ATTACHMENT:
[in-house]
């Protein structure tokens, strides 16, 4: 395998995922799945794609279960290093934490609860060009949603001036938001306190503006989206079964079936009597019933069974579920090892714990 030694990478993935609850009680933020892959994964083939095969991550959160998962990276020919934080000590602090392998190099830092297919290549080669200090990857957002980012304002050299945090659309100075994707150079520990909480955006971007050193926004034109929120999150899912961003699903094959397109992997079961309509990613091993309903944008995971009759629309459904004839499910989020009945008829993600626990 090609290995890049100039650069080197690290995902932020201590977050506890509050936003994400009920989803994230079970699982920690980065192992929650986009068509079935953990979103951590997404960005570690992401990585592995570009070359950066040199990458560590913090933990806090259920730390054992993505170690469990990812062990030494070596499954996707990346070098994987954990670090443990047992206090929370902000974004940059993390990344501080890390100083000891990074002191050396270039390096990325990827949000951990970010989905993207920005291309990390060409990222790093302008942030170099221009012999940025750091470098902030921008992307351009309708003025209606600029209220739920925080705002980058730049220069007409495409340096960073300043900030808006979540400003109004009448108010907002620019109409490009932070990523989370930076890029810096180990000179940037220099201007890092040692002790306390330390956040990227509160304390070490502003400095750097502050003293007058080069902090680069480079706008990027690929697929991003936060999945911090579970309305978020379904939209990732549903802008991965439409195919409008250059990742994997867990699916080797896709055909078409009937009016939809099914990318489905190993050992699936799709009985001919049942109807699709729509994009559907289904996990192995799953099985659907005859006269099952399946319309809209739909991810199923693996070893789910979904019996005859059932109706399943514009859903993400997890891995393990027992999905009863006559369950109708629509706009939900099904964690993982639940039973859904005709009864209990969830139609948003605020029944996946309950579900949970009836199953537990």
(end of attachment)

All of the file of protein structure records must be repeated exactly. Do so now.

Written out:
[in-house]
């Protein structure tokens, strides 16, 4: 395998995922799945794609279960290093934490609860060009949603001036938001306190503006989206079964079936009597019933069974579920090892714990 030694990478993935609850009680933020892959994964083939095969991550959160998962990276020919934080000590602090392998190099830092297919290549080669200090990857957002980012304002050299945090659309100075994707150079520990909480955006971007050193926004034109929120999150899912961003699903094959397109992997079961309509990613091993309903944008995971009759629309459904004839499910989020009945008829993600626990 090609290995890049100039650069080197690290995902932020201590977050506890509050936003994400009920989803994230079970699982920690980065192992929650986009068509079935953990979103951590997404960005570690992401990585592995570009070359950066040199990458560590913090933990806090259920730390054992993505170690469990990812062990030494070596499954996707990346070098994987954990670090443990047992206090929370902000974004940059993390990344501080890390100083000891990074002191050396270039390096990325990827949000951990970010989905993207920005291309990390060409990222790093302008942030170099221009012999940025750091470098902030921008992307351009309708003025209606600029209220739920925080705002980058730049220069007409495409340096960073300043900030808006979540400003109004009448108010907002620019109409490009932070990523989370930076890029810096180990000179940037220099201007890092040692002790306390330390956040990227509160304390070490502003400095750097502050003293007058080069902090680069480079706008990027690929697929991003936060999945911090579970309305978020379904939209990732549903802008991965439409195919409008250059990742994997867990699916080797896709055909078409009937009016939809099914990318489905190993050992699936799709009985001919049942109807699709729509994009559907289904996990192995799953099985659907005859006269099952399946319309809209739909991810199923693996070893789910979904019996005859059932109706399943514009859903993400997890891995393990027992999905009863006559369950109708629509706009939900099904964690993982639940039973859904005709009864209990969830139609948003605020029944996946309950579900949970009836199953537990």